Plus, there was a paving company next door, and the Tices repaved the track several times to make sure these cars could run faster times there than at other tracks. They tore the track out, leaving the dirt berms there, beside the I-10, for nearly two decades. In the first volume, the author examined the birth of drag racing and its subsequent popularity that invaded every city and community across America. Luckily, that double tragedy can be somewhat amended via this blog. Now get this: He built his house at the edge of the track, about halfway down, and used the dragstrip as a runway for his private plane, so he could taxi right to his front door. Unfortunately, after the initial explosion of popularity, it waned, and various drag strips closed for a myriad of reasons.
It is a noble, if not futile, pursuit. If you liked the first edition of Hot Rod Gallery by Pat Ganahl: A Nostalgic Look at Hot Rodding's Golden Years: 1930-1960, you may like this one even more. Minnesota Dragways is long gone, but there's a guy around here who was the track photographer? Mechanic in Army in Kansas and Germany. It was gated, but I was told it is occasionally used on weekends for go-karts and model airplanes. He stuck with Ford and Mercury products and won throughout the 1960s and 1970s, even after Ford also pulled the plug on factory team sponsorship.
I recently discovered the secret world of cast iron toolboxes. How in the world did a dragstrip get here-and manage to survive all these years? I have a businesscard from Dean Rollins, I believe this is who you are talking about. But there are also tracks talked about that have managed to survive both economic and government hardships and where cars keep burning rubber and the fans go wild. Many of the most popular pro drivers quit class racing altogether just to go match racing. Some of the greatest drivers to ever compete raced wickedly fast machines, staged epic duels on winding strips of asphalt, and created history. Located in an area of gravel pits along what was the San Gabriel River, it opened in 1956 but had to be moved once when the riverbed was made into a flood channel. Photos courtesy of Ron Pollack I'll be sharing more of those Still Lost Drag Strips with you in future posts, but now it's high time for a sneak peek at the tracks from Alaska to Hawaii to Florida that are featured in the book.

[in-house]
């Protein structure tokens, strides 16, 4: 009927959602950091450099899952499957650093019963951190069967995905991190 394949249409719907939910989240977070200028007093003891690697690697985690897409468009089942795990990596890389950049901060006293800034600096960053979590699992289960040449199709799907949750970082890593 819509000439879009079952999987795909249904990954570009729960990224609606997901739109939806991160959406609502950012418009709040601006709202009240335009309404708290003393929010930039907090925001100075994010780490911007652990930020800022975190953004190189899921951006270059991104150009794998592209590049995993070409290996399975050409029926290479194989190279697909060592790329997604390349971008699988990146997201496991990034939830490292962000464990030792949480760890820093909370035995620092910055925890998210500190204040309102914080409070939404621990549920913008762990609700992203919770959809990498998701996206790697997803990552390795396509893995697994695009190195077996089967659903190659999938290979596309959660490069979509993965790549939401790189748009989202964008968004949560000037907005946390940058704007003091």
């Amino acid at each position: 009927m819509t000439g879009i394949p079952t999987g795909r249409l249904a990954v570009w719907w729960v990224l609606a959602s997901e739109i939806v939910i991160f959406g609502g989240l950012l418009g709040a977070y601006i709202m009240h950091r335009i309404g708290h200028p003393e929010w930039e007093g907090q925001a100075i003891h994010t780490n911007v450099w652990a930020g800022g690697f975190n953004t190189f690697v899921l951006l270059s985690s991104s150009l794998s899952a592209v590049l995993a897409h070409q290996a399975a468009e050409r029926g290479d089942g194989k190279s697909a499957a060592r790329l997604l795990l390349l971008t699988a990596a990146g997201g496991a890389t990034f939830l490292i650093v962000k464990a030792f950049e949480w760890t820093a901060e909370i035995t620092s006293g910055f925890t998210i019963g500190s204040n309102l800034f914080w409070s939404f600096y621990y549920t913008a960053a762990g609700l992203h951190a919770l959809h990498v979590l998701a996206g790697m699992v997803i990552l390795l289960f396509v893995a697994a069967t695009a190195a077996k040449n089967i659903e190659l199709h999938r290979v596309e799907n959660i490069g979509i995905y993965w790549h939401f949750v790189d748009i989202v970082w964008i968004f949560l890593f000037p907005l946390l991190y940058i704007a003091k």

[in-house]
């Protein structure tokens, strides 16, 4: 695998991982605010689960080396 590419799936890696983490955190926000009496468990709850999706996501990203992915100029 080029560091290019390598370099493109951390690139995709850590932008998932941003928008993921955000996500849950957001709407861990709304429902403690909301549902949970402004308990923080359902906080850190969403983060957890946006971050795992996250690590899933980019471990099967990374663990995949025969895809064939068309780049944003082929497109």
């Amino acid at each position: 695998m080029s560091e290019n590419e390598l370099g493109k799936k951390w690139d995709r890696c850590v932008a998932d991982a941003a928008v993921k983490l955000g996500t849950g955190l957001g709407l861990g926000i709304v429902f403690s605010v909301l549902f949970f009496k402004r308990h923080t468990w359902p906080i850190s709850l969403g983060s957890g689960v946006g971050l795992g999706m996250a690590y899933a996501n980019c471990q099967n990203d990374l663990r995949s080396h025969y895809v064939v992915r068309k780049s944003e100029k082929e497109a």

Our 'family car' was a '48 Harley with full race flathead 45, solo seat, suicide shift, no fenders, no baffles and no brakes. They fell victim to changing times, poor business decisions, urban sprawl, safety standards, and increasing real estate prices. I took a picture of the mess figuring if he wanted to have me arrested for trespassing I'd bargain with him by saying, I doubt my fine wouldn't be near as high as his. In this edition are even more dry lakes shots, post-war rods, lead sleds, show circuit cars, and a chapter on marvelous mills. As pit lore has it, bracket racing was born at this eighth-mile strip off of Charleston Road, in 1961.
The dragstrip has been recently repaved and updated but it seems at least to me that the pressure is on to develop? Blackie was always booking in name cars to draw crowds to this remote location in the middle of the San Joachin Valley vineyards. Getting to the point, he still has all the negatives from the 60's and has been running off new prints and selling them around here at swap meets. It was reputedly the first dragstrip to have guardrails, which supposedly scared many dragster drivers. Aquasco Speedway was a pioneering track in the east. The first volume was great, but readers demanded more! The author is well qualified to chart the progress of the sport's outstanding riders, having witnessed first-hand their amazing progress. He has been a spectator, racer, Santa Pod commentator and leading photojournalist, and in this entertaining and gripping volume, his photographs capture the essence of this highly visual sport. Drag racing began on the long, straight backstretch of Riverside Raceway in 1957 and lasted until 1969.